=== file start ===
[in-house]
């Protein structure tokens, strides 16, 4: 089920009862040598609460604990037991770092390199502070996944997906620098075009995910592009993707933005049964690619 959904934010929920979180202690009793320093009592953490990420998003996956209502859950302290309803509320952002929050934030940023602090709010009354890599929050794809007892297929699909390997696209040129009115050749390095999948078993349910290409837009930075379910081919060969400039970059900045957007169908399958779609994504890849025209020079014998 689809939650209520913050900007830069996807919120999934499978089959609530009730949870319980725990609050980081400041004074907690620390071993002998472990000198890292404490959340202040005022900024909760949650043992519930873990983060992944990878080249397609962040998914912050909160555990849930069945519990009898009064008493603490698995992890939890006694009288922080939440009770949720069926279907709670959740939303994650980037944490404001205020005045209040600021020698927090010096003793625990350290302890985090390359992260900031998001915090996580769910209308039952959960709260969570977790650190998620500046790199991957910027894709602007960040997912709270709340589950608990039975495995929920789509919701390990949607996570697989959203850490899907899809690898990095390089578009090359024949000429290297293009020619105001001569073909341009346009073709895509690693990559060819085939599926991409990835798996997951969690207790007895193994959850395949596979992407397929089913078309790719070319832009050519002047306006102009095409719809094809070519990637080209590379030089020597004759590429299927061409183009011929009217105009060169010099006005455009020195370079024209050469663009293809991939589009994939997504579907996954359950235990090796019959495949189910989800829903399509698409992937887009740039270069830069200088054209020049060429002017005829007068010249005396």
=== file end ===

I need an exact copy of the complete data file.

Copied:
[in-house]
């Protein structure tokens, strides 16, 4: 089920009862040598609460604990037991770092390199502070996944997906620098075009995910592009993707933005049964690619 959904934010929920979180202690009793320093009592953490990420998003996956209502859950302290309803509320952002929050934030940023602090709010009354890599929050794809007892297929699909390997696209040129009115050749390095999948078993349910290409837009930075379910081919060969400039970059900045957007169908399958779609994504890849025209020079014998 689809939650209520913050900007830069996807919120999934499978089959609530009730949870319980725990609050980081400041004074907690620390071993002998472990000198890292404490959340202040005022900024909760949650043992519930873990983060992944990878080249397609962040998914912050909160555990849930069945519990009898009064008493603490698995992890939890006694009288922080939440009770949720069926279907709670959740939303994650980037944490404001205020005045209040600021020698927090010096003793625990350290302890985090390359992260900031998001915090996580769910209308039952959960709260969570977790650190998620500046790199991957910027894709602007960040997912709270709340589950608990039975495995929920789509919701390990949607996570697989959203850490899907899809690898990095390089578009090359024949000429290297293009020619105001001569073909341009346009073709895509690693990559060819085939599926991409990835798996997951969690207790007895193994959850395949596979992407397929089913078309790719070319832009050519002047306006102009095409719809094809070519990637080209590379030089020597004759590429299927061409183009011929009217105009060169010099006005455009020195370079024209050469663009293809991939589009994939997504579907996954359950235990090796019959495949189910989800829903399509698409992937887009740039270069830069200088054209020049060429002017005829007068010249005396």